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Walton, Thomas Utrick (1852–1917)

by H. G. Holland

This article was published in Australian Dictionary of Biography, Volume 12, (MUP), 1990

Thomas Utrick Walton (1852-1917), industrial chemist, was born on 17 June 1852 at Greenock, Renfrewshire, Scotland, third child of Utrick Walton, a customs officer from Cumberland, and his wife Elisabeth, née Dickinson. Educated at the academy, Greenock, at the University of Glasgow (B.Sc., 1873) where he won prizes and awards, and at Anderson's University (1876-78), he was admitted to the Institution of Civil Engineers (1873) and worked in sugar refineries at Greenock until 1880. Recruited by (Sir) Edward Knox to develop scientific procedures for the Colonial Sugar Refining Co., Walton migrated in the Cotopaxi, reaching Sydney on 11 March 1881. On 20 March 1889 he married Mary Hamilton at St George's Presbyterian Church, Sydney.

With Gustav Kottmann (a beet-sugar chemist from Berlin), Walton developed a system of chemical control which monitored the movement of cane-sugar from the farms through the mills and refineries to the final market products. He trained large numbers of school-leavers in routine polarimetric analysis before they were sent into the field. A high degree of efficiency resulted, allowing the company to survive in difficult economic times. The control system became a model for the Australian sugar industry and also internationally. Walton and his central laboratory staff, including Thomas Steel, also undertook advanced investigation of a wide range of other technical problems.

A member of the Institution of Civil Engineers, London, from 1873, Walton was elected a fellow of the (Royal) Institute of Chemistry of Great Britain and Ireland in 1880 and of the Chemical Society, London, in 1884. From its foundation in 1903 until his death, he was honorary secretary of the Sydney section of the Society of Chemical Industry.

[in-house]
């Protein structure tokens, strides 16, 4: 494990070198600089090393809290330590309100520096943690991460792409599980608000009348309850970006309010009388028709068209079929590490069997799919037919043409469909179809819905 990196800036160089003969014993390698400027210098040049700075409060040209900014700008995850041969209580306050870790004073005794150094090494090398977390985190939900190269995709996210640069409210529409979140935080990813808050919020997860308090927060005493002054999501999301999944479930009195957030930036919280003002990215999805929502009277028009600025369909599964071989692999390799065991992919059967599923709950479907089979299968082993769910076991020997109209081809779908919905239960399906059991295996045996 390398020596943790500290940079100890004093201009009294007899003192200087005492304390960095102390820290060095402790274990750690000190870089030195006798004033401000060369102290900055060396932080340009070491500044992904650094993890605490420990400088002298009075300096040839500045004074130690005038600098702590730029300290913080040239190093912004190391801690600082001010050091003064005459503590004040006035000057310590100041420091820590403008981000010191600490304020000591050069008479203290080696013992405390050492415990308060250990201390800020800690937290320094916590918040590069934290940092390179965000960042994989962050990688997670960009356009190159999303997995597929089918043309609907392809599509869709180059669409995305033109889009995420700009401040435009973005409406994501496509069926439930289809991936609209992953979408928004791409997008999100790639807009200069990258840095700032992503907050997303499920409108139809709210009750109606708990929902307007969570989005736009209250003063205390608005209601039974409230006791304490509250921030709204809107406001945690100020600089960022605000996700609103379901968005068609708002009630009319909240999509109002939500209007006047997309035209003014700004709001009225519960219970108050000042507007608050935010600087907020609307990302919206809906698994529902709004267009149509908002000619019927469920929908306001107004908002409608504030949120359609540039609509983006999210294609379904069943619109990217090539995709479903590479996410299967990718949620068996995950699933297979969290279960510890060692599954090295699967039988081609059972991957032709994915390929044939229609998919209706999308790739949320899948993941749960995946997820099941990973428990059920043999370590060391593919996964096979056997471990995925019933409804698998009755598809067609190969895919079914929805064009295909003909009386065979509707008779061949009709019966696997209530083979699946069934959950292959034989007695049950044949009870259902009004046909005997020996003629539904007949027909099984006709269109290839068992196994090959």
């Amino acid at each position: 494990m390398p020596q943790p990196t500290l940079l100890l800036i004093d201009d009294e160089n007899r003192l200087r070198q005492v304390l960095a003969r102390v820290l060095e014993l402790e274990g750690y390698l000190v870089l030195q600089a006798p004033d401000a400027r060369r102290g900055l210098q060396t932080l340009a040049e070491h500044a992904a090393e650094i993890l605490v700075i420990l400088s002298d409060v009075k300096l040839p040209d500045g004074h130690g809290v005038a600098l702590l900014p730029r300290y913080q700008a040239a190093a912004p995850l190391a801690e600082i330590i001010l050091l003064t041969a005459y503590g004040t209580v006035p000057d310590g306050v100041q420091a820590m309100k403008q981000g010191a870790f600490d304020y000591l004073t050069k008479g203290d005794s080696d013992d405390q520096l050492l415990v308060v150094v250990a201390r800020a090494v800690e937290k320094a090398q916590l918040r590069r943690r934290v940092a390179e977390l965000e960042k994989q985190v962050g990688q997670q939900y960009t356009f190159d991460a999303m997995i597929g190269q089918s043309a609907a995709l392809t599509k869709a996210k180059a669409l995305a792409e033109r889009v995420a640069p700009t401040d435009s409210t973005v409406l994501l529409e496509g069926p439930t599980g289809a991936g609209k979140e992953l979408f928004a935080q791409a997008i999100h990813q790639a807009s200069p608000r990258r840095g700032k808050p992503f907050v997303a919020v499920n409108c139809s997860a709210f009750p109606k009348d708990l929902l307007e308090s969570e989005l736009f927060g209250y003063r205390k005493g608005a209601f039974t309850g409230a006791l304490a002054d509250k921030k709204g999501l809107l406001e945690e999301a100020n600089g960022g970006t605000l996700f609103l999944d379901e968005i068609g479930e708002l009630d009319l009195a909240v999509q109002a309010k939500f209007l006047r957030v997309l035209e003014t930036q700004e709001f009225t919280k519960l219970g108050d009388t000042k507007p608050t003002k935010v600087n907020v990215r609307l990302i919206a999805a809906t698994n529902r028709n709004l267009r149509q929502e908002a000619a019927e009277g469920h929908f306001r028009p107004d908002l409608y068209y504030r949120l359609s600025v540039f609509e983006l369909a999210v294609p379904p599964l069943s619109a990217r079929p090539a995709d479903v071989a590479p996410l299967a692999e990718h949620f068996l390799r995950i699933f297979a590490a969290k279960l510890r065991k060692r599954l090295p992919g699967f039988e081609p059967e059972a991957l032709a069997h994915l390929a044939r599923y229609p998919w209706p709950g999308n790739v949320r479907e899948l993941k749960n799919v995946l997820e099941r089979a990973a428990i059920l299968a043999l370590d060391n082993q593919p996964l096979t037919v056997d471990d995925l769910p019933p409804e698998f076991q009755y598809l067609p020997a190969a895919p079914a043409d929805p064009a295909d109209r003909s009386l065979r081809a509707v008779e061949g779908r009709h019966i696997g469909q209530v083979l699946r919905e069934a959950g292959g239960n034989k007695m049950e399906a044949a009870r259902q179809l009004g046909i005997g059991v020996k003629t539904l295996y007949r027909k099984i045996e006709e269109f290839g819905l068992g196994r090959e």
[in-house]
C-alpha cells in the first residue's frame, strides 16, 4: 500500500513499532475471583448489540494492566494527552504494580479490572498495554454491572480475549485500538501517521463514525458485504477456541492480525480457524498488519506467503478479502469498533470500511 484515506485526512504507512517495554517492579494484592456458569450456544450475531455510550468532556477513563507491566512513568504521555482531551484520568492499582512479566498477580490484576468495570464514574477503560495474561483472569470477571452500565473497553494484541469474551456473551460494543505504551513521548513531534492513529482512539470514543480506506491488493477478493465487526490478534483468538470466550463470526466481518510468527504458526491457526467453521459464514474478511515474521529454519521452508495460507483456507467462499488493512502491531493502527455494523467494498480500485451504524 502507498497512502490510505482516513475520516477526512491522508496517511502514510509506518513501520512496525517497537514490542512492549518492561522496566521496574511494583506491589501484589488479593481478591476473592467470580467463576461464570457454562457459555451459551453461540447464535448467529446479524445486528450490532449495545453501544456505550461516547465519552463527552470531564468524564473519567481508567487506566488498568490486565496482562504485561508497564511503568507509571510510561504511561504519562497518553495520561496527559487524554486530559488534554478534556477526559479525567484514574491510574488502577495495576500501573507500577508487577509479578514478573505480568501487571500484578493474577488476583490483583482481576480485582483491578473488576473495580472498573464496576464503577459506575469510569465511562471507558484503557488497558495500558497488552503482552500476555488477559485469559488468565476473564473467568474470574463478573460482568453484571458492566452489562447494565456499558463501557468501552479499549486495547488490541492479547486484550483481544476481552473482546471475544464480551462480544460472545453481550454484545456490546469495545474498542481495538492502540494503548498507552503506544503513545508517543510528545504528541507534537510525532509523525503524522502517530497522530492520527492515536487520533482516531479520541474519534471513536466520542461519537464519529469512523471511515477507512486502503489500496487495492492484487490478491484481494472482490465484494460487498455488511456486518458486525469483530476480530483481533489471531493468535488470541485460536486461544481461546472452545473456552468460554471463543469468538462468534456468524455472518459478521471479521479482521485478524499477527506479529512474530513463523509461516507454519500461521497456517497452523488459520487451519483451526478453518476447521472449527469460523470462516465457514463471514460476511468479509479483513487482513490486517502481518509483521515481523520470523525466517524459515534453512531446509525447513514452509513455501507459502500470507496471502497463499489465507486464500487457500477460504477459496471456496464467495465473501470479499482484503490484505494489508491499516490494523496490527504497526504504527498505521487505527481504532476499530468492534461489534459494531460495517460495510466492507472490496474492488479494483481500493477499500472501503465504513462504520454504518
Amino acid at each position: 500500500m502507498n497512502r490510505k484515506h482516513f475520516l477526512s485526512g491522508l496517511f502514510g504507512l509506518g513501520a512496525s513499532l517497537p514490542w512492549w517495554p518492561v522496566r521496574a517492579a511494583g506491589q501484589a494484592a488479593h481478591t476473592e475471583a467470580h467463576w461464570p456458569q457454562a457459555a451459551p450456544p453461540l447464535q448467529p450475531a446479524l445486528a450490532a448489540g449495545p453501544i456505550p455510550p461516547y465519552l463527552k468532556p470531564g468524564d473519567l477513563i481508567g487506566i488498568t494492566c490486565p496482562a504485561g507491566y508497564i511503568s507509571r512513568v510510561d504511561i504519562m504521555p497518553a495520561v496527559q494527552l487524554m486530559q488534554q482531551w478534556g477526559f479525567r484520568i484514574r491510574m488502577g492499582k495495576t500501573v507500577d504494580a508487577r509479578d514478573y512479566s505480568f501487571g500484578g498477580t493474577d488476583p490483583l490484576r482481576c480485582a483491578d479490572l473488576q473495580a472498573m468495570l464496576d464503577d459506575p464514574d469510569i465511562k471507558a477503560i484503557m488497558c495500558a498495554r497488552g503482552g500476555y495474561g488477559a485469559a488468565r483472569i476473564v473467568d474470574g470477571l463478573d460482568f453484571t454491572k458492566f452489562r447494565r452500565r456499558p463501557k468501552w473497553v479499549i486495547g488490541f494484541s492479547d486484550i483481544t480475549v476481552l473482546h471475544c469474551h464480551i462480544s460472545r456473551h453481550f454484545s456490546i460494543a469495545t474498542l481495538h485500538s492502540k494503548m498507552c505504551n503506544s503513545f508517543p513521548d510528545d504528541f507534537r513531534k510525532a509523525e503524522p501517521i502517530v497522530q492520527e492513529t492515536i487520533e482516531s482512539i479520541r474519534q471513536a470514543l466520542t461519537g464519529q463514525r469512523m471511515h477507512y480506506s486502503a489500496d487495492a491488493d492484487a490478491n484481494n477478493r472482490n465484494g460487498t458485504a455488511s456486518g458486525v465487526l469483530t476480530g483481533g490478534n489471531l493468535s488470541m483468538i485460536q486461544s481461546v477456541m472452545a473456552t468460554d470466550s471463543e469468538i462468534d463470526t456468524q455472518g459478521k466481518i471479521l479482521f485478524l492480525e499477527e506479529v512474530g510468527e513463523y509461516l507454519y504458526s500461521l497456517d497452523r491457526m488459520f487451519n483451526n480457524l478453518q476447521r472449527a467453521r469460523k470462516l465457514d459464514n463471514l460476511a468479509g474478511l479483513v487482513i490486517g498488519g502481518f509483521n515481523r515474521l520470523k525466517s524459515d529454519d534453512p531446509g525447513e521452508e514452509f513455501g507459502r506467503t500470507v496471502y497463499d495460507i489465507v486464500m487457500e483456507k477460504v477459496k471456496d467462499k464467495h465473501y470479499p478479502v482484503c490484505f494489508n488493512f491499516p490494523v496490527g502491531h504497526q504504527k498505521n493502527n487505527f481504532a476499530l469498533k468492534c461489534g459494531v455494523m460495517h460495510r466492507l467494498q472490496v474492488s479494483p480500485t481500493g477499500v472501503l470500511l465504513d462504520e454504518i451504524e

A practising Congregationalist, Walton served in 1888-92 as secretary of the Pitt Street Church, Sydney; from 1894 he attended the Trinity Church, Strathfield. His only recreation seemed to be his garden at Burwood. Survived by three daughters and a son, he died of acute colitis on 1 February 1917 at Darlinghurst and was buried in Rookwood cemetery. Tributes were paid to his personal and civic qualities.

Select Bibliography

  • A. G. Lowndes (ed), South Pacific Enterprise (Syd, 1956)
  • R. W. Home (ed), Australian Science in the Making (Cambridge, Eng, 1988)
  • Scottish Australasian, Oct 1913, p 2123
  • International Sugar Journal, July 1917, p 320
  • Institute of Chemistry, Proceedings, 1917, p 17
  • Sydney Morning Herald, 2 Feb 1917
  • Australian Worker, 8 Feb 1917
  • Australian Christian World (Sydney), 9 Feb 1917
  • Town and Country Journal, 28 Feb 1917
  • Colonial Sugar Refining Co. staff records and correspondence (Australian National University Archives)
  • private information.

Citation details

H. G. Holland, 'Walton, Thomas Utrick (1852–1917)', Australian Dictionary of Biography, National Centre of Biography, Australian National University, http://adb.anu.edu.au/biography/walton-thomas-utrick-8975/text15793, published first in hardcopy 1990, accessed online 18 July 2019.

This article was first published in hardcopy in Australian Dictionary of Biography, Volume 12, (MUP), 1990

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